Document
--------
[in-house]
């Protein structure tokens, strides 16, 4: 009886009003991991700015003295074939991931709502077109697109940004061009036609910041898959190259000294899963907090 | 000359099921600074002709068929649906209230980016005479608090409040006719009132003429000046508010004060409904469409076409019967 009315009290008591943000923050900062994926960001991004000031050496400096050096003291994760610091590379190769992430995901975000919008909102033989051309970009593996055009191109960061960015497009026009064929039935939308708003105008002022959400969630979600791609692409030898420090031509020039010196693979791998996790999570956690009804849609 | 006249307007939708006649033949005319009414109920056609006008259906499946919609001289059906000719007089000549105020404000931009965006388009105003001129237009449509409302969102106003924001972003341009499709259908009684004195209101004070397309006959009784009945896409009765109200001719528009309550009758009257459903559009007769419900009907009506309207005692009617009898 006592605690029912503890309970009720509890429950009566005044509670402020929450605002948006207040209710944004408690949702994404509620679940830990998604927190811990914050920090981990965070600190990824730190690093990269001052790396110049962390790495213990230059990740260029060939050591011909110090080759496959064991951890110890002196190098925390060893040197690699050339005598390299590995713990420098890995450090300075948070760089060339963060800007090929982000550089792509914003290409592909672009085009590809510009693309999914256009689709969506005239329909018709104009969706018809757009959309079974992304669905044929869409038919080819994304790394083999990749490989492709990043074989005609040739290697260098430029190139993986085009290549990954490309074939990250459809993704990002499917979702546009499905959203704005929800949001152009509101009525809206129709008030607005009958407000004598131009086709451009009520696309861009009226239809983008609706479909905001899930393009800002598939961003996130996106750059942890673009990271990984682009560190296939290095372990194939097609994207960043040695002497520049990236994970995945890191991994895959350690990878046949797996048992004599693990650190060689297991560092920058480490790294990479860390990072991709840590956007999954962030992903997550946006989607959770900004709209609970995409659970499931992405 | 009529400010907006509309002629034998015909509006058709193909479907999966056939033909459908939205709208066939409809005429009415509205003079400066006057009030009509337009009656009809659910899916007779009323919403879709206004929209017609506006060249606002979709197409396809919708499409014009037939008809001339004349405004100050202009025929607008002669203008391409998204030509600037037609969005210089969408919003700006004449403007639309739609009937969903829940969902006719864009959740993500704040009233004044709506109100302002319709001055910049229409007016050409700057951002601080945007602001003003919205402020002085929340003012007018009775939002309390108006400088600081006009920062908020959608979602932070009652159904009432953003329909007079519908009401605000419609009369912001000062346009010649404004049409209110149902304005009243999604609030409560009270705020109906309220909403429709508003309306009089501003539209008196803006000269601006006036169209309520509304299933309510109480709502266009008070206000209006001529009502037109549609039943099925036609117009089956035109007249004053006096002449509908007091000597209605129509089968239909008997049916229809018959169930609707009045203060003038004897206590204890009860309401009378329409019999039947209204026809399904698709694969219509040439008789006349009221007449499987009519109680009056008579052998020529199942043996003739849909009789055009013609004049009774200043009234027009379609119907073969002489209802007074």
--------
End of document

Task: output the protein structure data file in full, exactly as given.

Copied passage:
[in-house]
């Protein structure tokens, strides 16, 4: 009886009003991991700015003295074939991931709502077109697109940004061009036609910041898959190259000294899963907090 | 000359099921600074002709068929649906209230980016005479608090409040006719009132003429000046508010004060409904469409076409019967 009315009290008591943000923050900062994926960001991004000031050496400096050096003291994760610091590379190769992430995901975000919008909102033989051309970009593996055009191109960061960015497009026009064929039935939308708003105008002022959400969630979600791609692409030898420090031509020039010196693979791998996790999570956690009804849609 | 006249307007939708006649033949005319009414109920056609006008259906499946919609001289059906000719007089000549105020404000931009965006388009105003001129237009449509409302969102106003924001972003341009499709259908009684004195209101004070397309006959009784009945896409009765109200001719528009309550009758009257459903559009007769419900009907009506309207005692009617009898 006592605690029912503890309970009720509890429950009566005044509670402020929450605002948006207040209710944004408690949702994404509620679940830990998604927190811990914050920090981990965070600190990824730190690093990269001052790396110049962390790495213990230059990740260029060939050591011909110090080759496959064991951890110890002196190098925390060893040197690699050339005598390299590995713990420098890995450090300075948070760089060339963060800007090929982000550089792509914003290409592909672009085009590809510009693309999914256009689709969506005239329909018709104009969706018809757009959309079974992304669905044929869409038919080819994304790394083999990749490989492709990043074989005609040739290697260098430029190139993986085009290549990954490309074939990250459809993704990002499917979702546009499905959203704005929800949001152009509101009525809206129709008030607005009958407000004598131009086709451009009520696309861009009226239809983008609706479909905001899930393009800002598939961003996130996106750059942890673009990271990984682009560190296939290095372990194939097609994207960043040695002497520049990236994970995945890191991994895959350690990878046949797996048992004599693990650190060689297991560092920058480490790294990479860390990072991709840590956007999954962030992903997550946006989607959770900004709209609970995409659970499931992405 | 009529400010907006509309002629034998015909509006058709193909479907999966056939033909459908939205709208066939409809005429009415509205003079400066006057009030009509337009009656009809659910899916007779009323919403879709206004929209017609506006060249606002979709197409396809919708499409014009037939008809001339004349405004100050202009025929607008002669203008391409998204030509600037037609969005210089969408919003700006004449403007639309739609009937969903829940969902006719864009959740993500704040009233004044709506109100302002319709001055910049229409007016050409700057951002601080945007602001003003919205402020002085929340003012007018009775939002309390108006400088600081006009920062908020959608979602932070009652159904009432953003329909007079519908009401605000419609009369912001000062346009010649404004049409209110149902304005009243999604609030409560009270705020109906309220909403429709508003309306009089501003539209008196803006000269601006006036169209309520509304299933309510109480709502266009008070206000209006001529009502037109549609039943099925036609117009089956035109007249004053006096002449509908007091000597209605129509089968239909008997049916229809018959169930609707009045203060003038004897206590204890009860309401009378329409019999039947209204026809399904698709694969219509040439008789006349009221007449499987009519109680009056008579052998020529199942043996003739849909009789055009013609004049009774200043009234027009379609119907073969002489209802007074």